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For foragers that exploit patchily distributed resources that are challenging to locate, detecting discoveries made by others with a view to joining them and sharing the patch may often be an attractive tactic, and such behavior has been observed across many taxa. If, as will commonly be true, the time taken to join another individual on a patch increases with the distance to that patch, then we would expect foragers to be selective in accepting joining opportunities: preferentially joining nearby discoveries. If competition occurs on patches, then the profitability of joining (and of not joining) will be influenced by the strategies adopted by others. Here we present a series of models designed to illuminate the evolutionarily stable joining strategy. We confirm rigorously the previous suggestion that there should be a critical joining distance, with all joining opportunities within that distance being accepted and all others being declined. Further, we predict that this distance should be unaffected by the total availability of food in the environment, but should increase with decreasing density of other foragers, increasing speed of movement towards joining opportunities, increased difficulty in finding undiscovered food patches, and decreasing speed with which discovered patches can be harvested. We are further able to make predictions as to how fully discovered patches should be exploited before being abandoned as unprofitable, with discovered patches being more heavily exploited when patches are hard to find: patches can be searched for remaining food more quickly, forager density is low, and foragers are relatively slow in traveling to discovered patches.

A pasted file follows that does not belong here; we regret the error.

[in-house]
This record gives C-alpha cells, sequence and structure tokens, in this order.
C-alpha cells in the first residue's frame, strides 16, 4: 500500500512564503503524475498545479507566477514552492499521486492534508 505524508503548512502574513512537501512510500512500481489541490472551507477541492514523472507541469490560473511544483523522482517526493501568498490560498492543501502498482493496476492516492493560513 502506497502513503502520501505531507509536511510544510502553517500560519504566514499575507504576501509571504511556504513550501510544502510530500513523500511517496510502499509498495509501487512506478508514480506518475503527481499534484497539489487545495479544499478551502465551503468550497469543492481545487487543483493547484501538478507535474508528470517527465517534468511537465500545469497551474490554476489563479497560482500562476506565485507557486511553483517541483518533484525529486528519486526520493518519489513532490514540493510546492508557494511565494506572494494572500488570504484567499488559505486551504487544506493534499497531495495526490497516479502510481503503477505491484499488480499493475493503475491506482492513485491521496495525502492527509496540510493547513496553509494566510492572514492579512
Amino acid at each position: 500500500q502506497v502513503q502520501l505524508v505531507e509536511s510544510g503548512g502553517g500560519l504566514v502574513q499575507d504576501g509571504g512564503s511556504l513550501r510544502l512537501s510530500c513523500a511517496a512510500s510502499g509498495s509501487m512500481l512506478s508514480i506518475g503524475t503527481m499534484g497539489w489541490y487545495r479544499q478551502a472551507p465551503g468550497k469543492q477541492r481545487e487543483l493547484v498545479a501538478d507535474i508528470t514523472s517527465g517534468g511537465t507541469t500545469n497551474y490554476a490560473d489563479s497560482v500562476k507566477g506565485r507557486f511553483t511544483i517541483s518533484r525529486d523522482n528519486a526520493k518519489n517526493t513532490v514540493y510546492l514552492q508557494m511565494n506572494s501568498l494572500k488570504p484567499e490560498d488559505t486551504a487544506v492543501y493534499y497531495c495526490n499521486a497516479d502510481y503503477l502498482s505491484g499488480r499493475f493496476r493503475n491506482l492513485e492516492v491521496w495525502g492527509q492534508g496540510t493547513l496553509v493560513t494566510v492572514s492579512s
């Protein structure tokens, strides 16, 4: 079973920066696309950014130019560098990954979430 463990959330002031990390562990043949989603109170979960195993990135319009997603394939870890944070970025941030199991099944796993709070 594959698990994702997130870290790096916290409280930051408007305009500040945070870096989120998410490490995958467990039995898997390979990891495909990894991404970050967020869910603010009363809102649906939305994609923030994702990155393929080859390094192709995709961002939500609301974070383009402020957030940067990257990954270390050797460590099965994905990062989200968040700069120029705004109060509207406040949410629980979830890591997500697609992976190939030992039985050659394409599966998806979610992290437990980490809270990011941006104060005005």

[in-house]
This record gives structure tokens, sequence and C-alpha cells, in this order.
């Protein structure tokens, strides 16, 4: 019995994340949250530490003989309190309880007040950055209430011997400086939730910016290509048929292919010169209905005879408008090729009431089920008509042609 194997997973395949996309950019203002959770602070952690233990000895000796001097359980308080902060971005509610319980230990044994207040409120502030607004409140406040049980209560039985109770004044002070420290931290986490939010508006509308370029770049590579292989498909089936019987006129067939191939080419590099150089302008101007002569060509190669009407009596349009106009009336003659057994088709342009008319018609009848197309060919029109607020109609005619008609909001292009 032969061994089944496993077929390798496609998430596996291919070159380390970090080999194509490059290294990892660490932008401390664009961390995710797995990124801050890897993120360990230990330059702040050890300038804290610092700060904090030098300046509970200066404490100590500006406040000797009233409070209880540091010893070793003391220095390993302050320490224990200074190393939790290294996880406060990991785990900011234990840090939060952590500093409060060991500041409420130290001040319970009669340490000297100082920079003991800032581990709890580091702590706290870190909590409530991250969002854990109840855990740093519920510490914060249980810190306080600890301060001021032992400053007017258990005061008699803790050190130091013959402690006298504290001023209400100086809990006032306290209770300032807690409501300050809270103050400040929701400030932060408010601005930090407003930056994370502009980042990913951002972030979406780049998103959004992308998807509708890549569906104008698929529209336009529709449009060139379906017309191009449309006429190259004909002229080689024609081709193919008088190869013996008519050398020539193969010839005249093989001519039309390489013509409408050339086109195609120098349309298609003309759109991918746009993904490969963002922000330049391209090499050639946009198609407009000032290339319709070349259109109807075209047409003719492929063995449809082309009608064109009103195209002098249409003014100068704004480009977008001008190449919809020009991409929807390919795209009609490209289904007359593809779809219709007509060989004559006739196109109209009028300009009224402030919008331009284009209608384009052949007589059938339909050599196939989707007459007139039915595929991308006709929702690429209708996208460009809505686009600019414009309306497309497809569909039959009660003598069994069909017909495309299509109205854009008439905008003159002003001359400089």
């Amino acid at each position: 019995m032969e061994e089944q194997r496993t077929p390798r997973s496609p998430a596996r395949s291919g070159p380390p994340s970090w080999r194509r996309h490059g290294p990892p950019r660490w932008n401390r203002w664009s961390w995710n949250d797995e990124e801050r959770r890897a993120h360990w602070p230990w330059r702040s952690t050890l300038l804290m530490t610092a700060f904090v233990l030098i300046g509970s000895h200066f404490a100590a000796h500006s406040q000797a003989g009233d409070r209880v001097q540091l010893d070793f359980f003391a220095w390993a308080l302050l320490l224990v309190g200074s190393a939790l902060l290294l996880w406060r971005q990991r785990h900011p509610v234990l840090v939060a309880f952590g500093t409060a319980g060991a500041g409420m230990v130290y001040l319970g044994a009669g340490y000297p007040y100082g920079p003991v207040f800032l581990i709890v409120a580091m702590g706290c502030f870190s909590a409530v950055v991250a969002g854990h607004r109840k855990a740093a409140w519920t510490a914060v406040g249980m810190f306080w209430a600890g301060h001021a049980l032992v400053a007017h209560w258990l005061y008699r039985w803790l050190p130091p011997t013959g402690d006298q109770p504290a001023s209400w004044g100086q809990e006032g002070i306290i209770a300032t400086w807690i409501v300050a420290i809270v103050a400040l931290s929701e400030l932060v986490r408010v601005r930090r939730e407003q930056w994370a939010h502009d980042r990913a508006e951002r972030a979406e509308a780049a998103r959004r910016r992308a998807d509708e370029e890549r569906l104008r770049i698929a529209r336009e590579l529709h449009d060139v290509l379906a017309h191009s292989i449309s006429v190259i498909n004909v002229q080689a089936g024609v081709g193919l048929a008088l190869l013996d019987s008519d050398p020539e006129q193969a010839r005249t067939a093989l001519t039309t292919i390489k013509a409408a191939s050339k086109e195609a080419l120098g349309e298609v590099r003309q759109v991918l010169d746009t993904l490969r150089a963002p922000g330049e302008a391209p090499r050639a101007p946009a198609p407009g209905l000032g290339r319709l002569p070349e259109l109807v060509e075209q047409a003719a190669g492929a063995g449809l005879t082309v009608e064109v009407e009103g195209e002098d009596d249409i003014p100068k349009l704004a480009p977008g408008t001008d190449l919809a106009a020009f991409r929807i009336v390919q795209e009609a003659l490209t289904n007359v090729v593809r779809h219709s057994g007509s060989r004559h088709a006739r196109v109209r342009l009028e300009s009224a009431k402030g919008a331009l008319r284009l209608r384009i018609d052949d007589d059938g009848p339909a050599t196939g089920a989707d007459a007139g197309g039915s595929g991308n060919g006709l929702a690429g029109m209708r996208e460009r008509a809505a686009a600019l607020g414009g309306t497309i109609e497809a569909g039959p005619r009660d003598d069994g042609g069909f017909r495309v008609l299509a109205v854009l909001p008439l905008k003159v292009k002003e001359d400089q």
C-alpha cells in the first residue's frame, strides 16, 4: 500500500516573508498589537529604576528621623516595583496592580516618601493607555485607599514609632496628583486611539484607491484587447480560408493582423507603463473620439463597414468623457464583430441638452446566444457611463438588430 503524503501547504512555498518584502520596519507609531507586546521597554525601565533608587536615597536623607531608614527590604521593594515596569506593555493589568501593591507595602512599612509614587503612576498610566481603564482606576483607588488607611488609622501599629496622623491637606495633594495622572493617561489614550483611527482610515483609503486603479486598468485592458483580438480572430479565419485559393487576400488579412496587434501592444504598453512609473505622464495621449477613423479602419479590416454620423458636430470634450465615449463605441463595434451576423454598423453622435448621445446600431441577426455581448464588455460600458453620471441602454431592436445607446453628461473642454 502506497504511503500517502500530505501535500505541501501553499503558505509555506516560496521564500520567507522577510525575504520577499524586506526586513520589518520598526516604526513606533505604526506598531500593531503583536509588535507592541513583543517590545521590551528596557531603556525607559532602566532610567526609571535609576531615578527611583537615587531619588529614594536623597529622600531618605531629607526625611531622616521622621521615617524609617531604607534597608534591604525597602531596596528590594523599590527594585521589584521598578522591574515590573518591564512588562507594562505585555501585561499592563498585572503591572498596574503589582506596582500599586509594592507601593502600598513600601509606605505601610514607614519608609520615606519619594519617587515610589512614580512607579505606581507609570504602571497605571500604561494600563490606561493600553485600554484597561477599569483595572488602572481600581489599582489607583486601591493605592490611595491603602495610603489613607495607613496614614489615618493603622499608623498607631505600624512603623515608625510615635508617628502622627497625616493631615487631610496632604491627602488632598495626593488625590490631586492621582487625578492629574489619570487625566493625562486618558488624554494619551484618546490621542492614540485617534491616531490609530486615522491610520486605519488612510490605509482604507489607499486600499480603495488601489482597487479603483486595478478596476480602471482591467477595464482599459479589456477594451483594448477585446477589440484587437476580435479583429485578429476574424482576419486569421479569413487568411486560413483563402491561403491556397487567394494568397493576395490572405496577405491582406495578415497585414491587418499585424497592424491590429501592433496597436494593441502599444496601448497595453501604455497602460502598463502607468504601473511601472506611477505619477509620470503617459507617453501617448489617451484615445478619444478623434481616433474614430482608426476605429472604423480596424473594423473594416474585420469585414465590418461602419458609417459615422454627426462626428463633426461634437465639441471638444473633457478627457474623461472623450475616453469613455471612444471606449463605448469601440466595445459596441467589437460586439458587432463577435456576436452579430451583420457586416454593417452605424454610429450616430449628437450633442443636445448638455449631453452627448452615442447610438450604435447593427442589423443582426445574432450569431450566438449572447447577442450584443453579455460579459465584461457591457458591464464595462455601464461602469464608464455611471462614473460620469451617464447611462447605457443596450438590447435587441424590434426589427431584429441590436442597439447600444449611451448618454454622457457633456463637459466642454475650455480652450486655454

|Uncontrolled Keywords:||food sharing, foraging, information-sharing, local enhancement, producer-scrounger|
|Subjects:||H Social Sciences > HA Statistics|
Q Science > QH Natural history
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